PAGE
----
The Truecut saw mill has been developed over the last few years. It has come about because of a latent desire by the owner developer to build such a machine after using a smaller similar one.
Also the love and fascination of logs to timber from discarded and often burnt farm trees and other fallen logs.
There are other band saw mills on the market but non as robust reliable strong and accurate as the Truecut.
The Truecut is a rolling band saw mounted on heavy duty steel RHS 6 inch by 2 inch rails.
A log is placed on the rails and the saw head drives itself along the rails automatically and hence along the log. The blade is raised and lowered electrically to the desired thickness of the timber required. The rails are mounted on an axle and wheels with drawbar for easy movement.
The bed of the mill is very important in that it must remain rigid and strong in view of the sheer weight of some of the logs that can be laid on it. The bed is 6 by 2 inch by 5 mm heavy RHS cross-braced for strength and alignment. It has a 50 by 12 mm steel rail on edge rail welded to the top to facilitate the rolling of the mill head along its length.
The bed is 7 metres long and a log of up to 6 metres can be milled. Logs can be up to approximately 1 meter in diameter. With our Australian hardwood this can amount to over 2 tonnes. The bed is supported by 4 adjustable legs, 2 on each side. This allows for the bed to be easily levelled on site.
The bed has an axle mounted underneath, equipped with brakes and a drawbar. The unit can be quickly prepared for travel and towed away including on public roads, as it can be registered with all necessary lights etc.
The log can be mounted on the bed in two ways. 1 is to use a tractor and forks to position the log onto the rollers and the other ,if there is no tractor or fork lift available, is to use the ramps in method 2. This way we use two ramps resting on the side the log is to be rolled up. Then we use an ATV winch mounted on a moveable post that slides over the rail on the opposite side to the log.
The cable is passed underneath the log then back over the log to a hook on the winch post. The winch is then engaged and the log rolls up onto the log rollers. All very quick and easy, very large logs can be mounted in this way.
The log is mounted on the log rollers for milling and these are a critical factor in managing the log once in position. The log rollers can be picked up and moved or slid along the bed to the appropriate position to suit the log. The log rollers consist of 4 spiked rollers that dig into the log.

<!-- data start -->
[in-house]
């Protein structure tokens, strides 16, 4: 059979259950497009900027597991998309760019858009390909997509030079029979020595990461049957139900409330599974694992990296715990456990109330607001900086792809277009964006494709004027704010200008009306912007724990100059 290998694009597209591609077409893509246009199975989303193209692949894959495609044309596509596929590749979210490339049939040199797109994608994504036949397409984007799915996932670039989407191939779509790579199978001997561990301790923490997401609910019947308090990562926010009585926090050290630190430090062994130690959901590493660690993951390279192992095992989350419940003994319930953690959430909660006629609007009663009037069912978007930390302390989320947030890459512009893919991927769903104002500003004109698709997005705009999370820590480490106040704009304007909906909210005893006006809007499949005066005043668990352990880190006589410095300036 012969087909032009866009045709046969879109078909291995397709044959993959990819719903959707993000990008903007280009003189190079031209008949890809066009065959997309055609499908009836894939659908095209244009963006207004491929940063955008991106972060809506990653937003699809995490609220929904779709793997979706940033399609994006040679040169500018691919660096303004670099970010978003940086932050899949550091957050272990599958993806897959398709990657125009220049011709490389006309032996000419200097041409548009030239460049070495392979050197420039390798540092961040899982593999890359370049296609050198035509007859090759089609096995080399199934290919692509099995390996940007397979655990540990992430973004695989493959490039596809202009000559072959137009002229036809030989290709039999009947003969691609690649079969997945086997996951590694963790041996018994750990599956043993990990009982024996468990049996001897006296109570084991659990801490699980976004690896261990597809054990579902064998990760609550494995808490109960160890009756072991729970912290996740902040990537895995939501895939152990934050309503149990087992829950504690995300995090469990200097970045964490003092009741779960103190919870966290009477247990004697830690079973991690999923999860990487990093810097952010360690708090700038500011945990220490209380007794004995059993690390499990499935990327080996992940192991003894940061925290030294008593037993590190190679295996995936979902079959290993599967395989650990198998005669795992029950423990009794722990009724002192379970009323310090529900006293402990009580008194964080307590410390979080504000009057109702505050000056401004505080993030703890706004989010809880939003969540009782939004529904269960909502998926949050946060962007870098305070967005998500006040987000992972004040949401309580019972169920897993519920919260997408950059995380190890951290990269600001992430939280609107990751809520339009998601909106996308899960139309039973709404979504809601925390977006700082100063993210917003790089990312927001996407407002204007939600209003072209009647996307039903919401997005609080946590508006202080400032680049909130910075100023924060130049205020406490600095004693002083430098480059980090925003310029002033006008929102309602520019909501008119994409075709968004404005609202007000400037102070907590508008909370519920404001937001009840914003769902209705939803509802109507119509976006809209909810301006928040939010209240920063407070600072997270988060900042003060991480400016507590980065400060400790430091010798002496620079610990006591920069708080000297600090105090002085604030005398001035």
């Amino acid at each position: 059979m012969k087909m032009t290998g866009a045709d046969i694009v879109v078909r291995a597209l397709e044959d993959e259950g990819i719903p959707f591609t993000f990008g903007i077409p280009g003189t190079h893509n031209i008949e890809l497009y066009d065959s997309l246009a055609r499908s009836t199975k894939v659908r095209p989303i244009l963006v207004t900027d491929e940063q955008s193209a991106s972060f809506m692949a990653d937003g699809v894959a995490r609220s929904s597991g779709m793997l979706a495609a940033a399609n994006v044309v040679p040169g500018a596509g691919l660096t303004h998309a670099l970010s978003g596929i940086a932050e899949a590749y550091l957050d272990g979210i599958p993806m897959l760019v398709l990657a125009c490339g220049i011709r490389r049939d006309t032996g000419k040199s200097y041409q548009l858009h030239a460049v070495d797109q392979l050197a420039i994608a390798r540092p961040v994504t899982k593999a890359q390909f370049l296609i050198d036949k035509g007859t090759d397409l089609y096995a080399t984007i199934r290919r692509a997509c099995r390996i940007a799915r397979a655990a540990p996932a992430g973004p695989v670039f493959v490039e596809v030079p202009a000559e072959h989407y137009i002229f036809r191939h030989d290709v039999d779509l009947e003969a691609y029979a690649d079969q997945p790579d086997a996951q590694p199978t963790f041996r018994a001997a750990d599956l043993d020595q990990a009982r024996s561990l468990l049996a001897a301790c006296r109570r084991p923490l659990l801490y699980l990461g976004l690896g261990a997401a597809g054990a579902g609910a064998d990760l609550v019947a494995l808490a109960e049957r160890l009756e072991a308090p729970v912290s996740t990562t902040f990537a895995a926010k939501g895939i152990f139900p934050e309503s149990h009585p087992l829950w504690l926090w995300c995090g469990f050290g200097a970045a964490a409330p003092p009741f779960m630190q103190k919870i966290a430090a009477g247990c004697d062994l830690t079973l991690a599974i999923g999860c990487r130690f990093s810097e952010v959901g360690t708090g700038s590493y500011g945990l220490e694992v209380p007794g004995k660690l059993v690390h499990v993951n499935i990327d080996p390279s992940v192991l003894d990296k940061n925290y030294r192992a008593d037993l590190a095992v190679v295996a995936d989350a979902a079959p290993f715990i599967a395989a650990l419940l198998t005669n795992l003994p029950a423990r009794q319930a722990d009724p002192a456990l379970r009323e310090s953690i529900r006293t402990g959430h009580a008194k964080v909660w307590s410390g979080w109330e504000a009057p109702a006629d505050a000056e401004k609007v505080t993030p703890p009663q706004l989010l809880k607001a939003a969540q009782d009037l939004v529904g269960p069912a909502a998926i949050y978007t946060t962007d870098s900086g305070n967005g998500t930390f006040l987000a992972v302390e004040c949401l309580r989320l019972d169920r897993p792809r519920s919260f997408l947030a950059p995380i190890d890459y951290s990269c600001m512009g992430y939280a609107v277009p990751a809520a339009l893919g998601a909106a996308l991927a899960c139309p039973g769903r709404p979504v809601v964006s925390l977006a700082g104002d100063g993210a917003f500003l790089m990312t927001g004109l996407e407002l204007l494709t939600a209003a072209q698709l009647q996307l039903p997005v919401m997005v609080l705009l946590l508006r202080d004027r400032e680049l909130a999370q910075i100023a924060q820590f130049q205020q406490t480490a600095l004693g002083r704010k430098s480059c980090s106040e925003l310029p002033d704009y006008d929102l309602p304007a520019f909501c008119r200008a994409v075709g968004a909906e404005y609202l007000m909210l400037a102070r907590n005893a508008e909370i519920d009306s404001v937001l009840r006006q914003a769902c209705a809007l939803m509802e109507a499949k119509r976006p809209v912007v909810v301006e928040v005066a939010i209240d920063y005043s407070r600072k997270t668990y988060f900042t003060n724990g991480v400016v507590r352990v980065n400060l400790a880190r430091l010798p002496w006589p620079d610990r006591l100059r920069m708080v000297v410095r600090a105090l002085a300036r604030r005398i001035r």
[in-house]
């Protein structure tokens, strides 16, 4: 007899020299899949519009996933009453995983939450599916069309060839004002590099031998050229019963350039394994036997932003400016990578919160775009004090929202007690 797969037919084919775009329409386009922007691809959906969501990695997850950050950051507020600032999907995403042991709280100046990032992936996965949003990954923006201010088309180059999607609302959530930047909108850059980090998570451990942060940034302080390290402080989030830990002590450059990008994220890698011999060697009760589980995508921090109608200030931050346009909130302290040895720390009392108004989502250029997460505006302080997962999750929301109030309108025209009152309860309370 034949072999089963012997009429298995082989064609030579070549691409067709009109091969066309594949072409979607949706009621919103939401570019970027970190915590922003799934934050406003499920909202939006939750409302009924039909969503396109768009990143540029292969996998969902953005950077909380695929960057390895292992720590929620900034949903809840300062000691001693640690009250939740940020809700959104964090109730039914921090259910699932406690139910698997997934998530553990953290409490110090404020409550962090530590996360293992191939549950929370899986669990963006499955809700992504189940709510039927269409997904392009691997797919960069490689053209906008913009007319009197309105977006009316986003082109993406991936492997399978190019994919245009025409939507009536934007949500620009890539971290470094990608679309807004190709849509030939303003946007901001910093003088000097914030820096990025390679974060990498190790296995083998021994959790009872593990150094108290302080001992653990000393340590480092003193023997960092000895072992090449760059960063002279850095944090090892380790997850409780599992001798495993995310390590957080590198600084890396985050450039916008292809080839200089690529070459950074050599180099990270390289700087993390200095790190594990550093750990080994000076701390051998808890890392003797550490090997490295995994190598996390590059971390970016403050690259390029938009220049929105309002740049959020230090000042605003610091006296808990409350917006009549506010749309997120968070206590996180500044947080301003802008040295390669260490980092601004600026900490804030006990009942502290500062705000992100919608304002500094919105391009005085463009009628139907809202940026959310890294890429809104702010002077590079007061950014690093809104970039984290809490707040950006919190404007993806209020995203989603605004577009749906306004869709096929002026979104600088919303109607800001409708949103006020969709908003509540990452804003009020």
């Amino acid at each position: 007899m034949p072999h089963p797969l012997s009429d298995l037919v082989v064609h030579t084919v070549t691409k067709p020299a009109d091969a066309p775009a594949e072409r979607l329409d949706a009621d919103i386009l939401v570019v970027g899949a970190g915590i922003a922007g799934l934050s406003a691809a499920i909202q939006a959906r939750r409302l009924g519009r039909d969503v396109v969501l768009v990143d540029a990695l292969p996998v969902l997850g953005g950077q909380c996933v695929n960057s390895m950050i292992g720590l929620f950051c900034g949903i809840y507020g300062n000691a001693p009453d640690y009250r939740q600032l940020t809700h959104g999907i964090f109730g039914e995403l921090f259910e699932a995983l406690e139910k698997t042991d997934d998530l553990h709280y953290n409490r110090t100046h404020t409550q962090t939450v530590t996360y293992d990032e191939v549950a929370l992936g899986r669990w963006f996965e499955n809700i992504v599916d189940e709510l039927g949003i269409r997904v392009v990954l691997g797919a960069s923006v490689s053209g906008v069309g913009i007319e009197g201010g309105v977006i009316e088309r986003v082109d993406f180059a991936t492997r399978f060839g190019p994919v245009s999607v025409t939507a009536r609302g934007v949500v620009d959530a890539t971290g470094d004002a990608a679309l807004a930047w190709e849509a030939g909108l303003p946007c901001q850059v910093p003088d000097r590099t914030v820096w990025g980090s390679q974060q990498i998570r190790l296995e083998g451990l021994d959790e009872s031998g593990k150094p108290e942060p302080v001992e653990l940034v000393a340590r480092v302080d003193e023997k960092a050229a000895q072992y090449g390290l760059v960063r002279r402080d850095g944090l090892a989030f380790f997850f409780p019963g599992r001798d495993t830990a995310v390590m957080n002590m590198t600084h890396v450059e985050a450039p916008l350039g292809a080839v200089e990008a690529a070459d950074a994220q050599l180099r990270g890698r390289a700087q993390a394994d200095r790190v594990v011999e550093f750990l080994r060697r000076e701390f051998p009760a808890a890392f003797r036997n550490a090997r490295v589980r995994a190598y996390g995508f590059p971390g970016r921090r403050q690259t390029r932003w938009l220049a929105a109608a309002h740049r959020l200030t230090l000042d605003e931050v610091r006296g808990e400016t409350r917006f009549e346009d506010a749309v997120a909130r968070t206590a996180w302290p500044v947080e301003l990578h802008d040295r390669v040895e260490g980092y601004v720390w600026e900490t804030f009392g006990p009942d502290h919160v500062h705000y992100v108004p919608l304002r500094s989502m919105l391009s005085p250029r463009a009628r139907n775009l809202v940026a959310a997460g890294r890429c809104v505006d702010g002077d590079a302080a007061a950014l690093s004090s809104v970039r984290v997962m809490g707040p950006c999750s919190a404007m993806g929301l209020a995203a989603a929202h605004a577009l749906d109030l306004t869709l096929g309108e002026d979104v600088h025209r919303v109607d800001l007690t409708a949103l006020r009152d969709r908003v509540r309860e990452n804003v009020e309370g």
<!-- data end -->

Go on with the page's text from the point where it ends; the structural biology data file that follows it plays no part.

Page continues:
These rollers can be adjusted for width to suit the log and locked in position to prevent the log rolling once the log is where you want it. These rollers also facilitate the rolling of the log. After the first few cuts are made the log may need to be rolled say 90 degrees for the next cut. This is done by using a cant hook to roll, then lock up the spiked rollers with the lock bolts.
If the log is very heavy we use the winch again. Place the winch over the rail and wrap the cable around the log from the bottom , hold the loose end of the cable, engage the winch and the log can be rolled to the required position, then lock the spiked rollers again with the lock bolts with a special easy and quick to use palm socket provided.
The Mill head is the main part that holds the blade, the band wheels and the engine to drive it all. Starting from the bottom up, the frame is made of square hollow section with ball race wheels attached to roll along the rails on the bed. The vertical posts connect to each side across the top.
The frame holding the band wheels etc. is slightly larger than the vertical posts and slides over them. This allows the band wheels to slide up and down to give correct board width. The band wheels are very large which is important for the life of the blade and they are adjusted for tension and alignment by large heavy duty screws.
The band wheels are driven from the engine mounted at the top via a centrifugal clutch and V belts. The vertical lift is provided by another ATV winch through cables and at the push of the button can be lifted or lowered to the required height. The engine is a 15 hp petrol engine with electric start.
The blade guides hold the blade steady either side of the log and are adjustable in and out to suit the log. Cutting fluid is applied to the blade via a flexible nozzle from a 20 litre tank mounted on the frame.
The blades are 50 mm wide and approximately 1.4 mm thick. Most importantly they are tungsten tipped, anything else cutting Australian hardwood will not last more than a few cuts before they need sharpening. The blades are approximately 5250mm long.
The large band wheels mean that the bands last for a very long time and can cut many of our tough Australian hardwood logs before sharpening. Sharpening can be carried onto on the machine quite quickly when necessary, which is not often. The number of teeth per inch and the hook angle need to be accounted for according to the type of timber being cut.
An important feature is the ability for quick blade removal. Just release the tension, undo the guards (thumb screws) and the blade comes straight off.